At this juncture, innovative models like e-chaupals by ITC, Dr. S w a m i n a t h a n F o u n d a t i o n ' s Knowledge Centres etc., are playing crucial roles, by making use Manager''^ Andhra Pradesh RO

ISSUE 10, 2007 For Private circulation only

The farmers are pleased with the expert advice as it is helping them to improve the input efficiency by e n c o u r a g i n g integrated pest m a n a g e m e n t (IPM) methods, judicious use of pesticides and fertilizers by avoiding indiscriminate usage. The benefit to cost ratio assessed to be 3. The evaluation study shows that the e-Sagu farmers accumulated benefits worth Rs. 3820/- per acre in monitory terms in addition to the gain in terms of knowledge. A n agriculture expert can deliver advices to about 150 farms a day. Each coordinator can send crop observation for 30 farms a day. The round-trip advice delivery time is 24-36 hours (farm to lab and back to farmer's house). In Warangal district, the farmers have paid the registration fees and expressed satisfaction with the service. A n effort is being made to start an agri-business center in one of the e-sagu centers by providing multiple services under one roof. The services w o u l d include expert advice, agri-inputs, banking, warehousing, and marketing. T h e e - S a g u s y s t e m is p r o v i d i n g s i g n i f i c a n t benefits to capital intensive crops such as cotton and chilies. It is also very effective for rice. For o t h e r c r o p s , a l t e r n a t i v e m o d e l s have to be developed to make the e-Sagu cost-effective.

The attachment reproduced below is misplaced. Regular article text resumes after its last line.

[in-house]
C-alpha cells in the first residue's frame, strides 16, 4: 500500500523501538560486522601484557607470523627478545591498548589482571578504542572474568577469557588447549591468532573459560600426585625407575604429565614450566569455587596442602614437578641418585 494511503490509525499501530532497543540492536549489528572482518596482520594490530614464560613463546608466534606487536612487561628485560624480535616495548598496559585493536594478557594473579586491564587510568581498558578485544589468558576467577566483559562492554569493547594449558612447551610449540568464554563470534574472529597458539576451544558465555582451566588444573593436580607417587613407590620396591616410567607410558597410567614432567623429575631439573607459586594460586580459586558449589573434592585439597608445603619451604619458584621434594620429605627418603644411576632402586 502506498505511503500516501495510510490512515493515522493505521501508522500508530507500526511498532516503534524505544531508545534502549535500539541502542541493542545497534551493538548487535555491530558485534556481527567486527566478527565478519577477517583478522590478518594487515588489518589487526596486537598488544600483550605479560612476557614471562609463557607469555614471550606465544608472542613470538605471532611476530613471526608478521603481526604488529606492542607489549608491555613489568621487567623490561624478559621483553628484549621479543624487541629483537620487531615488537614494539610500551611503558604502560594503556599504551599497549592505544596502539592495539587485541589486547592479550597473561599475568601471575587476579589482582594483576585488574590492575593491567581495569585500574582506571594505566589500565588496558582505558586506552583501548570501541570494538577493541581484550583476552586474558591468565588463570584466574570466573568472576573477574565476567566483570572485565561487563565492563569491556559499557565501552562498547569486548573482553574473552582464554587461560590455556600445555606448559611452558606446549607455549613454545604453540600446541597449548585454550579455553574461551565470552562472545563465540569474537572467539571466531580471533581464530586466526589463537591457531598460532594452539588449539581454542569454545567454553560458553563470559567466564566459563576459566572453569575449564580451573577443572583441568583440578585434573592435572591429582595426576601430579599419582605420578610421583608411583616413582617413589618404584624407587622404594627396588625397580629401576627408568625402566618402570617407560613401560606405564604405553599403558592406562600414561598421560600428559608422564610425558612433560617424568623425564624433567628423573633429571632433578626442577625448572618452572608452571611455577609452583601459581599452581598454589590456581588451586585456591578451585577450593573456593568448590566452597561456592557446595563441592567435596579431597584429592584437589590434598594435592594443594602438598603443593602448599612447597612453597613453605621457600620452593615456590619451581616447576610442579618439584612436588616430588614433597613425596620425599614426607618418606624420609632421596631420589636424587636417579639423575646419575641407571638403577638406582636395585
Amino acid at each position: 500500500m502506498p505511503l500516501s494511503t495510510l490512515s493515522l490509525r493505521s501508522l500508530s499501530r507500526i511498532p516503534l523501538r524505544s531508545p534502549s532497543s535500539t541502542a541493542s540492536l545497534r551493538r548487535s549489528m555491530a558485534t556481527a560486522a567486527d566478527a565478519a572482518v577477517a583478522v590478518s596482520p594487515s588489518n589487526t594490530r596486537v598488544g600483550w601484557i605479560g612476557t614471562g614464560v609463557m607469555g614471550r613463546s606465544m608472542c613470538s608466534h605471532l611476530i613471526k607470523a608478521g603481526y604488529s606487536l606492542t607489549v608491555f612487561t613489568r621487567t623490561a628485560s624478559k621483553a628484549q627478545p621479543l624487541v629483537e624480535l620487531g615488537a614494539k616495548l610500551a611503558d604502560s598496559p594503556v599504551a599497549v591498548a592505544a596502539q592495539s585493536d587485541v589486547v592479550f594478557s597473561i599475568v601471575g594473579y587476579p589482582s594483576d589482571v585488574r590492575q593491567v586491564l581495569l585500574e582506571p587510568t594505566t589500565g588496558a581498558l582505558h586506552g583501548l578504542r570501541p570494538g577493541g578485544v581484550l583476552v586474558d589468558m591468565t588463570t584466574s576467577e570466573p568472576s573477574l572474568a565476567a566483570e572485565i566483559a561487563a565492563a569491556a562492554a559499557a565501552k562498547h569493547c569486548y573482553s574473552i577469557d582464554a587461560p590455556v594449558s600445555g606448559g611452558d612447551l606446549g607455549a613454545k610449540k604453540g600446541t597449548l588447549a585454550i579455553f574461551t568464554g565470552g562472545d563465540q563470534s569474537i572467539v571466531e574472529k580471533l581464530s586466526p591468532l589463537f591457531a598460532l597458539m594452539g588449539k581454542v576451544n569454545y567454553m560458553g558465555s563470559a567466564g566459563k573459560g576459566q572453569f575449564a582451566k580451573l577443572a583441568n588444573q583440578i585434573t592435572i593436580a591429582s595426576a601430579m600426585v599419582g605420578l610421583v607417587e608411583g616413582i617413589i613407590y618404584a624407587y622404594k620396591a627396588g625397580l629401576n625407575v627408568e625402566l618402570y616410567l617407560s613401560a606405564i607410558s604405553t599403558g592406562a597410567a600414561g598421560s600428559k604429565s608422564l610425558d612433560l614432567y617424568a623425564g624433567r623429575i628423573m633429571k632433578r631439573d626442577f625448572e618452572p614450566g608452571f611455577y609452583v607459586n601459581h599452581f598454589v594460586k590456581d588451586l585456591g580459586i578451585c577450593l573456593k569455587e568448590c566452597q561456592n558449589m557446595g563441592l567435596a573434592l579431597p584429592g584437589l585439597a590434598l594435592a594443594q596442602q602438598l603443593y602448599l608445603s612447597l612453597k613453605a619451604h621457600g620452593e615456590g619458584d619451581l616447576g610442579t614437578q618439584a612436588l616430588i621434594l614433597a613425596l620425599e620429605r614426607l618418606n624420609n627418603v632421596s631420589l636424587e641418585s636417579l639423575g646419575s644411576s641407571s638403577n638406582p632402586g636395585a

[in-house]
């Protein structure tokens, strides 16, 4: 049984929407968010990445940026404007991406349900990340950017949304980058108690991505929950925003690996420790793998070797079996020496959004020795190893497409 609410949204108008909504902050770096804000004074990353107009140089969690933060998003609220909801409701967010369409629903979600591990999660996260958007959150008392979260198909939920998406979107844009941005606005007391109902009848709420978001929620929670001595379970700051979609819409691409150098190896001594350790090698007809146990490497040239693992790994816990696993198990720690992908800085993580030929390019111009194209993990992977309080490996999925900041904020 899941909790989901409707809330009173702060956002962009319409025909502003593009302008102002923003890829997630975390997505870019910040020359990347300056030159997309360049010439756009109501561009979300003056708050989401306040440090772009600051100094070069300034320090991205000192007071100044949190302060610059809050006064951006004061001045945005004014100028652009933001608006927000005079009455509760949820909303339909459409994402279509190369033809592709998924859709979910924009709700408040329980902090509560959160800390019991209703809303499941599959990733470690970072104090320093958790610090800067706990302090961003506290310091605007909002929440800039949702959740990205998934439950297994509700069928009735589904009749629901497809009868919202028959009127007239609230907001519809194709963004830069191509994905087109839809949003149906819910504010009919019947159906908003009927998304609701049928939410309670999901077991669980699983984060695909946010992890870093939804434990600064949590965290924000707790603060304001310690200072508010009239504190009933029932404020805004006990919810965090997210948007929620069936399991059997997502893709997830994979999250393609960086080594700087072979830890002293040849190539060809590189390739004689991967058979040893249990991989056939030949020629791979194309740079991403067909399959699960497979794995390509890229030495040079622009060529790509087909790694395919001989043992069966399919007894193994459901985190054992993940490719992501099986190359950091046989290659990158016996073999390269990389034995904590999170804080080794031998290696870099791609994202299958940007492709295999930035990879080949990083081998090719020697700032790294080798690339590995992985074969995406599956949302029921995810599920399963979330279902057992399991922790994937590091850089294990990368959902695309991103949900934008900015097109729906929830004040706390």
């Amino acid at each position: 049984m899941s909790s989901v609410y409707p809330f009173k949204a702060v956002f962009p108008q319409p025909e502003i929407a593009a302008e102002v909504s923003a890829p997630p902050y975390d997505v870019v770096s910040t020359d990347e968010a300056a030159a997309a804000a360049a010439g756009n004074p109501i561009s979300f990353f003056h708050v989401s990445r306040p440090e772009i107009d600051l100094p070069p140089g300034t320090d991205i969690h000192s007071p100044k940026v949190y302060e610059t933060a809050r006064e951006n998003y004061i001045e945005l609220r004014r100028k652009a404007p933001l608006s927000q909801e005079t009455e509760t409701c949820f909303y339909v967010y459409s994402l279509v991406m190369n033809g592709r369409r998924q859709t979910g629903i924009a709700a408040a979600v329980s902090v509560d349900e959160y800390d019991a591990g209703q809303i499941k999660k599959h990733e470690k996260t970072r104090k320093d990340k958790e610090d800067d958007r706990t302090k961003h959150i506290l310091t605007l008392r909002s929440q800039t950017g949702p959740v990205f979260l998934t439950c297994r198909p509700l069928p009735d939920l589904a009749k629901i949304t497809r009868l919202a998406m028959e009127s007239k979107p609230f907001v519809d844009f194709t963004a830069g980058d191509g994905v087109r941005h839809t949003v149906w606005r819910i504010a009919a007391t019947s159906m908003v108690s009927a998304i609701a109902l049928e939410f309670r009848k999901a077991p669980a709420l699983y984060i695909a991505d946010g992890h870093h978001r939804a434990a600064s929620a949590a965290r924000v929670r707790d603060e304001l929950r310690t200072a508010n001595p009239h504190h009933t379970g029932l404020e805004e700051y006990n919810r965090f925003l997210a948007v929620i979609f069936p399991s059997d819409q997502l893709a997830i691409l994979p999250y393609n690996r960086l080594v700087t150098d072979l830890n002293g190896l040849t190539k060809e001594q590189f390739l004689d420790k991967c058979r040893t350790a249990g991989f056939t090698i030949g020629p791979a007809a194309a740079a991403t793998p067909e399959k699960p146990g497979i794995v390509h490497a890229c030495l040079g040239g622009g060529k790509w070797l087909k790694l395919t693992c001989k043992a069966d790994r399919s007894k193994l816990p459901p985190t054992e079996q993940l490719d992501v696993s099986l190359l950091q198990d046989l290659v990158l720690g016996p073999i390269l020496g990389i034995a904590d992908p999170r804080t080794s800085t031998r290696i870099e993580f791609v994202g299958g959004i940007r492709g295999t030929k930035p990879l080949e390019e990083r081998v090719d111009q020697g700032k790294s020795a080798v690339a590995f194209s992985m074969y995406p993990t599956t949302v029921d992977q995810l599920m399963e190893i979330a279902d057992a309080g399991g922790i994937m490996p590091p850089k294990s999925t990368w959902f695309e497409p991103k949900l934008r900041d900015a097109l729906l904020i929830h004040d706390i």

Operation of e-Sagu The operation of e-Sagu is as f o l l o w s - A team of agricultural experts w o r k at the e-Sagu (main) lab ( n o r m a l l y in a c i t y ) s u p p o r t e d b y a g r i c u l t u r a l information system. One small computer center (few computers and one computer operator) is established for a group of five to six villages. Appropriate number of c o o r d i n a t o r s w e r e s e l e c t e d f r o m t h e villages. Depending on the crop, each coordinator is assigned a fixed number of farms. The coordinator collects the registration details of the farms under him including soil data, water resources, and capital availability and sends the information to the main e-Sagu system. Every day, the coordinator visits a fixed number of farms and takes four to five photographs for each farm. A CD is prepared w i t h the p h o t o g r a p h s and other information and transported to the main system by a regular parcel service. The Agri-experts, with diverse b a c k g r o u n d ( E n t o m o l o g y , Pathology, A g r o n o m y , Horticulture, Soil Science, etc.) at the e-Sagu (main) lab analyze the crop situation w i t h respect to soil, weather and other agronomic practices and prepare a farm specific advice. This advice is downloaded at the village e-Sagu center electronically through a dial-up Internet c o n n e c t i o n . The c o o r d i n a t o r collects the advice and delivers it to the concerned farmer. Each farm gets the advice at regular intervals, starting f r o m pre-sowing operations to post-harvest precautions. Summary of implementation The development of e-Sagu was started during Kharif 2004. The system has provided the personalized expert advice for each farm once in a week (by analyzing the photographs) to 1051 cotton farms in Oorugonda, Gudeppad and Oglapur villages of Atmakur mandal in Warangal district (Andhra Pradesh, India). The e-Sagu main system was built at MIT, Hyderabad. The system was very successful. Encouraged by results, during Kharif and Rabi 2006, a scaled-up version of clusterbased e-Sagu for 5000 farms has been implemented on Cotton, Chilli, Rice, Groundnut, Castor, and Redgram by selecting t w o to three villages for each crop. The results are very encouraging. Efforts are on to build a self-sustainable and replicable e-Sagu for all crops. The results of the e-Sagu project are as follows: It is possible for the agriculture expert to deliver expert advice based on the photographs and other information, without actually visiting the farm.